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Contents

Contents ................................................................................................................................... 2
1

Scope ................................................................................................................................ 3

Background ....................................................................................................................... 4

2.1

Engine Performance .................................................................................................. 4

2.2

Ignition and Quality Assessment Methods ................................................................. 6

Operational Reference Ranges for Ignition Properties - Estimated Cetane Number ........ 8
3.1

Recommendations for use of fuel with suspected poor ignition or combustion

properties and or ECN values below recommended ranges .............................................. 10

3.1.1

Observations during operation .......................................................................... 10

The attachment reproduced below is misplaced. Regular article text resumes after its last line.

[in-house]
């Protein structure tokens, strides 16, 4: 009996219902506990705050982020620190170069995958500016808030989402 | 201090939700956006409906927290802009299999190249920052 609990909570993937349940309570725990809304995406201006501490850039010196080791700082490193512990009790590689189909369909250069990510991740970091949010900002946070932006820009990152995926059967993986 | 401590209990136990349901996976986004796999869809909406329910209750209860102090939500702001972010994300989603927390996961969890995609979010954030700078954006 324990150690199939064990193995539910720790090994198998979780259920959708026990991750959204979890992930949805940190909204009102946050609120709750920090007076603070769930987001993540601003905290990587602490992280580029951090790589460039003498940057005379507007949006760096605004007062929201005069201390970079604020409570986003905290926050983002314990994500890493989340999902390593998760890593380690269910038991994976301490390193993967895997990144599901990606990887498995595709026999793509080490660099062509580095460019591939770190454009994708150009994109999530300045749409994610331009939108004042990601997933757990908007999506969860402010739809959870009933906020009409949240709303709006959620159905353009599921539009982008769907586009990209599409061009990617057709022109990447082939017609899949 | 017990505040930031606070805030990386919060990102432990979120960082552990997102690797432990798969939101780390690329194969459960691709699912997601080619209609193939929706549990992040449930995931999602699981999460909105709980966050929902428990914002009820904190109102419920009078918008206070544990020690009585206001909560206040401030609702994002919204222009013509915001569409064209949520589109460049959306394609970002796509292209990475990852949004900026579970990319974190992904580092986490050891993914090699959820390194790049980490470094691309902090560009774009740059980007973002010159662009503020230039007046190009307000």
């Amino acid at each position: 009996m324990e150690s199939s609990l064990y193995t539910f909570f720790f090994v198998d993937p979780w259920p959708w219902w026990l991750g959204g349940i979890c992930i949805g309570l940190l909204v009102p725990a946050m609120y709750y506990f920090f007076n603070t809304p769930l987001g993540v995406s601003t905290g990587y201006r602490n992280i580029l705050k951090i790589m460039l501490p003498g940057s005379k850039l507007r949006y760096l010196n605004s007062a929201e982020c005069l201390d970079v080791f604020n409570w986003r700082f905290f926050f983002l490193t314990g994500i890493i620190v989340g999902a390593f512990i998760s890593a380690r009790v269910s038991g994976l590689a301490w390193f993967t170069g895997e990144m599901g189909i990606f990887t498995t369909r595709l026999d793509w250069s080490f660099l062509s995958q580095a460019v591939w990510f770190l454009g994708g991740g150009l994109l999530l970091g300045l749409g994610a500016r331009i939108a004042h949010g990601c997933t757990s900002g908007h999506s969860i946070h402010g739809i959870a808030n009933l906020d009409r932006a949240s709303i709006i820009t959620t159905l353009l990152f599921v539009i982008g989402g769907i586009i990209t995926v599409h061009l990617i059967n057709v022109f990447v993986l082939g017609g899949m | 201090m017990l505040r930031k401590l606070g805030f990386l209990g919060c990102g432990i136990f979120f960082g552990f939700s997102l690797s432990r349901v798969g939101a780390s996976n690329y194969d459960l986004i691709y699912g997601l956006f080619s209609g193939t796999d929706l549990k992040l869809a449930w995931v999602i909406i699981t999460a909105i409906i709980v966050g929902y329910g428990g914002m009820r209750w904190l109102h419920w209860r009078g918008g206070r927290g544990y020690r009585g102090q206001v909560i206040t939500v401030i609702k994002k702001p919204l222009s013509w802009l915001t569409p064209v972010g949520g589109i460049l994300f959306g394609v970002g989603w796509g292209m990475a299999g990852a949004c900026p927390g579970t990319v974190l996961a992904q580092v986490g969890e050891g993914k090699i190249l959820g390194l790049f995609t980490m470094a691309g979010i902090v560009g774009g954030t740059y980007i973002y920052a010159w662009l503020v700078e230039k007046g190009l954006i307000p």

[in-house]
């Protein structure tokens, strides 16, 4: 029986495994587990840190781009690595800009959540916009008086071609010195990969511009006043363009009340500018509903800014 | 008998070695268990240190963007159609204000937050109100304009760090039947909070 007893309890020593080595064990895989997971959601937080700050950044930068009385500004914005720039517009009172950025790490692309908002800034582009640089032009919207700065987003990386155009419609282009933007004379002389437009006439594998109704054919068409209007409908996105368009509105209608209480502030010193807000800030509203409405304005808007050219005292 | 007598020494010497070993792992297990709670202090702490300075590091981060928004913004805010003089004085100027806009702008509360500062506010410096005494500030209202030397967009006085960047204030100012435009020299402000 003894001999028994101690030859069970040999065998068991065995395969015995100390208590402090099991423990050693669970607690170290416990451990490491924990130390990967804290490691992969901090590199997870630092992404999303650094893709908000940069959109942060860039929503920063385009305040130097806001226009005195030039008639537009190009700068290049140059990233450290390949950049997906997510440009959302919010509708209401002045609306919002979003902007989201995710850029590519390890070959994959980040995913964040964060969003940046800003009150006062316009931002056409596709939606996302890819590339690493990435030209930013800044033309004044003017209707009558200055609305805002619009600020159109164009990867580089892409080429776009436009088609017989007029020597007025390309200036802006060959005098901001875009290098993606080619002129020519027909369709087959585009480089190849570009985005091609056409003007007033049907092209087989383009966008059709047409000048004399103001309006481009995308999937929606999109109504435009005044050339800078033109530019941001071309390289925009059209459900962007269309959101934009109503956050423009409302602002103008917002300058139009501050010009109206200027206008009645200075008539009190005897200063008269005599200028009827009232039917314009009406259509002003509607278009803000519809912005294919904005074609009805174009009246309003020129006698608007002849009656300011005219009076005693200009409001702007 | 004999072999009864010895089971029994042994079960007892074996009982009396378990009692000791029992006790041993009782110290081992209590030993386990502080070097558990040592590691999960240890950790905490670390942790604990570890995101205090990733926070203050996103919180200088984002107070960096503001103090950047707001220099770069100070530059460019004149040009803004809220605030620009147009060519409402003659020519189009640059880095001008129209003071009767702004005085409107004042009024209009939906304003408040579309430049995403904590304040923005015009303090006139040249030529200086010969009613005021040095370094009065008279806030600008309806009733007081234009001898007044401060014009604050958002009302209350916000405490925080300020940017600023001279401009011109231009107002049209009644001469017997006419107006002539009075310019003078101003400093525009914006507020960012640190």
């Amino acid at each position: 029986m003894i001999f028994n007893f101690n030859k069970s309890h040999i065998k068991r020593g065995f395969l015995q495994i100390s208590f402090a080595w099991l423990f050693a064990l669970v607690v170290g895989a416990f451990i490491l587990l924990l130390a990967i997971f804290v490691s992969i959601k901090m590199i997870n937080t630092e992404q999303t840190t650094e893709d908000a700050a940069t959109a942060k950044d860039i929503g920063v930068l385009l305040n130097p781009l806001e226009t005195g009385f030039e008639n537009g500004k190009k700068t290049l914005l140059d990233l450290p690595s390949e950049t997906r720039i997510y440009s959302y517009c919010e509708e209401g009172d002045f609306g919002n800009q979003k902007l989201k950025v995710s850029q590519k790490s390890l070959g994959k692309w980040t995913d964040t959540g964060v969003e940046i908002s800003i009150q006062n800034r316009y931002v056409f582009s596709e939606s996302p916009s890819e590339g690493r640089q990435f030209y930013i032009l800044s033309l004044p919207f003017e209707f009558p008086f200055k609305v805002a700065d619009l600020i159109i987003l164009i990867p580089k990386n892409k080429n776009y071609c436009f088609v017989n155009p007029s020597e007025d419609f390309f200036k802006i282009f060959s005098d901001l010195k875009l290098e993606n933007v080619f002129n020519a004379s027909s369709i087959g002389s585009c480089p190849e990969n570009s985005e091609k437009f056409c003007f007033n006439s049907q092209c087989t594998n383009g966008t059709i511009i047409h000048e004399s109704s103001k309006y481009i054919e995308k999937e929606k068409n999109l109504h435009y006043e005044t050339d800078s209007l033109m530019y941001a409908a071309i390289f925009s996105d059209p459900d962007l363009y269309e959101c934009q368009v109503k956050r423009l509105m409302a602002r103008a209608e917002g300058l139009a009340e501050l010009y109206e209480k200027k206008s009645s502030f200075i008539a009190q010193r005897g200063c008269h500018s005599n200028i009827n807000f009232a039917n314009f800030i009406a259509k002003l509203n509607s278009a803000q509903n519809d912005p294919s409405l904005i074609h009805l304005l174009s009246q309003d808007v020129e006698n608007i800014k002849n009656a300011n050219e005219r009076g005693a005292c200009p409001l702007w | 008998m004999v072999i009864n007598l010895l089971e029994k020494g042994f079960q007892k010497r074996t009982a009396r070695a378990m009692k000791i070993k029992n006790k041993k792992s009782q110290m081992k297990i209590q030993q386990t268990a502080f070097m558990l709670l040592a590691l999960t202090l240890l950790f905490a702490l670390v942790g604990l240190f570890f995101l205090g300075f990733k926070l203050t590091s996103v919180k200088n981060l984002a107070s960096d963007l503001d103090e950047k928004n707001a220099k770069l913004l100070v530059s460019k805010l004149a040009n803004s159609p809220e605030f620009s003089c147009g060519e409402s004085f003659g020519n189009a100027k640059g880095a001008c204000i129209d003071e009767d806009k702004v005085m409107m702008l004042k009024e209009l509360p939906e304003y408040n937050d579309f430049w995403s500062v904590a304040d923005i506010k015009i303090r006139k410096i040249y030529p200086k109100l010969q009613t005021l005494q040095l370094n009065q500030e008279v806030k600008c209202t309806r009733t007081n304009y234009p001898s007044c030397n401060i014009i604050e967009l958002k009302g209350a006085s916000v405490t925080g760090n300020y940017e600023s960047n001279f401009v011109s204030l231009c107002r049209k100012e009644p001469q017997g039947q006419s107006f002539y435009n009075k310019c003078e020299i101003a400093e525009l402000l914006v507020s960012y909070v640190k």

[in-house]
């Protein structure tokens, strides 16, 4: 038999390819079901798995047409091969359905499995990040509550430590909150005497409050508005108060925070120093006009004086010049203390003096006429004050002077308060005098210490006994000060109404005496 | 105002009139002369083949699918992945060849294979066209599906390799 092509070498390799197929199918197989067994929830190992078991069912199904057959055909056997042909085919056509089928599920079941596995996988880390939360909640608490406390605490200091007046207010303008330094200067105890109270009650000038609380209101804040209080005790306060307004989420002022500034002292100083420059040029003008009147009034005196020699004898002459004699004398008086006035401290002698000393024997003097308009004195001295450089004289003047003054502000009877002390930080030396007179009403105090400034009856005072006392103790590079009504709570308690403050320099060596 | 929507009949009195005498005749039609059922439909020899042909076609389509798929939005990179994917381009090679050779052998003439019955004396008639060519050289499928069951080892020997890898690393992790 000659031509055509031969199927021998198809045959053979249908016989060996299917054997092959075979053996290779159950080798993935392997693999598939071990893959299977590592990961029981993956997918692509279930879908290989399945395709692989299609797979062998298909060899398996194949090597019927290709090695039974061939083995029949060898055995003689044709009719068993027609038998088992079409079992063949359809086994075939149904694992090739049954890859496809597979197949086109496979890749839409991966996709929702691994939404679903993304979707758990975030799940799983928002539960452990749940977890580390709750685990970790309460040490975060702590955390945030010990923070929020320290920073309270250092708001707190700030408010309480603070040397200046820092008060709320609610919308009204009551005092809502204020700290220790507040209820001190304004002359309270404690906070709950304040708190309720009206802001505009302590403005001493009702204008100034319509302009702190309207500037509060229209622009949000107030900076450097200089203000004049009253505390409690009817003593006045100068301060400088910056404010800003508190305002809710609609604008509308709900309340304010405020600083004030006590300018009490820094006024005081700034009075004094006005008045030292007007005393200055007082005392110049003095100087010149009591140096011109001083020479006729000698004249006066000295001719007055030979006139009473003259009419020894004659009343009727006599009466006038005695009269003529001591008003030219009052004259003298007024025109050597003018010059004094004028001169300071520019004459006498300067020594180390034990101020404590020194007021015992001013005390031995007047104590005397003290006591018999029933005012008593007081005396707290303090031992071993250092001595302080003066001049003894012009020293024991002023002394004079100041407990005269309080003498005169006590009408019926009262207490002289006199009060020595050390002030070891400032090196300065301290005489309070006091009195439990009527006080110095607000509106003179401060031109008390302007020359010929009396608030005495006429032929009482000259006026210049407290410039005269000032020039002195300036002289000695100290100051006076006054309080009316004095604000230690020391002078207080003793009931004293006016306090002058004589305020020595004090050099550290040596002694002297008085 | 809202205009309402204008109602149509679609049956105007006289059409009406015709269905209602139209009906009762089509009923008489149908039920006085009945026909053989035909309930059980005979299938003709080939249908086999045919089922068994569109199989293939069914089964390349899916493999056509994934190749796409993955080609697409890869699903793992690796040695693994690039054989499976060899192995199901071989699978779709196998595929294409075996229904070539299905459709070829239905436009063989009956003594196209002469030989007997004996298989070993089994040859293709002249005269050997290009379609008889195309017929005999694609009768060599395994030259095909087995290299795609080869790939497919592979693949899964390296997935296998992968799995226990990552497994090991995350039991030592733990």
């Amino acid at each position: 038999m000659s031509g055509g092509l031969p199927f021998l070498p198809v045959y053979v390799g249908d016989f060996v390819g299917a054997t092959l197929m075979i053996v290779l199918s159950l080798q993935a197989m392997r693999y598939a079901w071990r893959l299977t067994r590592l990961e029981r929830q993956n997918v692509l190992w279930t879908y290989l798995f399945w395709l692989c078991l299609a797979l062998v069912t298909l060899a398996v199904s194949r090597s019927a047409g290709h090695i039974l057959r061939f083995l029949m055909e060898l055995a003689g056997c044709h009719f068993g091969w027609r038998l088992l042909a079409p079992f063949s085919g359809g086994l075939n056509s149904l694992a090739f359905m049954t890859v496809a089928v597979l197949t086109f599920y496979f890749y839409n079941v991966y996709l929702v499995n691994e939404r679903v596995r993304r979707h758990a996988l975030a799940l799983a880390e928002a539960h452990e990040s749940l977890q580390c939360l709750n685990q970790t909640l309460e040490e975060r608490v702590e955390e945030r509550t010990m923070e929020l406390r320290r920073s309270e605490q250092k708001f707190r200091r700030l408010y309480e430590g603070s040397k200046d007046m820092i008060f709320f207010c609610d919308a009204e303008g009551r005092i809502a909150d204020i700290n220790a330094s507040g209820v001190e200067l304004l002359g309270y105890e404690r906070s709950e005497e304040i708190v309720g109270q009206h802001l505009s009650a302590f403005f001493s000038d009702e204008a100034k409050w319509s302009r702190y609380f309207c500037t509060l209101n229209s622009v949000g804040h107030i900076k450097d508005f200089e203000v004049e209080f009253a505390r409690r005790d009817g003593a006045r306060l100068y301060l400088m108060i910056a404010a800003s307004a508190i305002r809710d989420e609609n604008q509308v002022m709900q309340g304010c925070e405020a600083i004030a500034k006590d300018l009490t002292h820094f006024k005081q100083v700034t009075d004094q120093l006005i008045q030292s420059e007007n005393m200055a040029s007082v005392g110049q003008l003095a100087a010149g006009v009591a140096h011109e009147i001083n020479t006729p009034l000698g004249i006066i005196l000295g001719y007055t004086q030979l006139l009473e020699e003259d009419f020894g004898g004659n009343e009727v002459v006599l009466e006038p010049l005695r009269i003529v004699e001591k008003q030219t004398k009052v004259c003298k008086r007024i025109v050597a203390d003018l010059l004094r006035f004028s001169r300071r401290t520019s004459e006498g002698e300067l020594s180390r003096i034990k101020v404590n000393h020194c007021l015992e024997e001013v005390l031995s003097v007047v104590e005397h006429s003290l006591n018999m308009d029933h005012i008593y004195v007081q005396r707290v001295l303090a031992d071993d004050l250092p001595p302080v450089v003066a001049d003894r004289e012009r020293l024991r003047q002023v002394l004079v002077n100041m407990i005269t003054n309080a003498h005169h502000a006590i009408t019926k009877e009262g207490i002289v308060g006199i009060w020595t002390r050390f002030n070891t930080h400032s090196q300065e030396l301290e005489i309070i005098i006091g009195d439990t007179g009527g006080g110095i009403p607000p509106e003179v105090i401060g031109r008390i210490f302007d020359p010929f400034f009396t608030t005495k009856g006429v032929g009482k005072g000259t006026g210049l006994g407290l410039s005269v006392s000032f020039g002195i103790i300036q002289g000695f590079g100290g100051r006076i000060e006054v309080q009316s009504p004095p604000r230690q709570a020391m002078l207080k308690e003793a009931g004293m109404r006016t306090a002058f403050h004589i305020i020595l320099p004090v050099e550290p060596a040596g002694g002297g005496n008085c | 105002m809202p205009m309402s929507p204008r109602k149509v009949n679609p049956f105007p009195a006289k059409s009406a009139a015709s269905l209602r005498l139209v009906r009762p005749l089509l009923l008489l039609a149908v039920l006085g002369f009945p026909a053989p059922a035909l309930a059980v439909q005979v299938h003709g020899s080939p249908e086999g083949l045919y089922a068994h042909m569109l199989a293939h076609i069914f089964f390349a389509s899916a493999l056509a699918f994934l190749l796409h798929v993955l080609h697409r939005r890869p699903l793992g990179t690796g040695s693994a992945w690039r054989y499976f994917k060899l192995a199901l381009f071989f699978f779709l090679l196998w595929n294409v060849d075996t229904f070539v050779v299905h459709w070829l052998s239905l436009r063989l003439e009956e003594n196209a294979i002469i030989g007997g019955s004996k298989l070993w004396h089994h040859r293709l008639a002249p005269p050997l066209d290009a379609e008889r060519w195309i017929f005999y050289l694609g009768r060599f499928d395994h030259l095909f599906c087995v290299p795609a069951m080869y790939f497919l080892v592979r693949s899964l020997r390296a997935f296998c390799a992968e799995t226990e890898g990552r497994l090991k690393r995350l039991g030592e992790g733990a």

3.1.2

Load .................................................................................................................. 10

3.1.3

Additives ........................................................................................................... 10

3.1.4

Blending with other fuel distillates (Emergency operation only) ....................... 10

3.1.5

Boilers are an option for using such fuel ........................................................... 11

Combustion Properties.................................................................................................... 11

Annex 1: CCAI - Background and Comparison with ECN ...................................................... 12


Annex 2: Ignition and Combustion Test Methods ................................................................... 16
A2.1 IP541/06 and the FIA - FCA instrument ..................................................................... 16
A2.2 Optical Combustion Analyzer OCA ............................................................................ 19
Annex 3: Examples of Engine Damage and Problem Cases ................................................. 21
Annex 4: Bibliography ............................................................................................................ 23
5

Appendix..21

CIMAC

Fuel Quality Guide Ignition and Combustion, 2011


2

1 Scope
Current commercial residual fuel specifications cannot reliably predict the ignition and
combustion characteristics of a fuel due to lack of a suitable test parameter. They cannot
therefore protect fuel purchasers from receiving fuels that, whilst meeting all of the current
specification parameters nevertheless do not perform satisfactorily in diesel engines. Such
fuels can, in extreme cases, result in serious operational problems, engine damage and even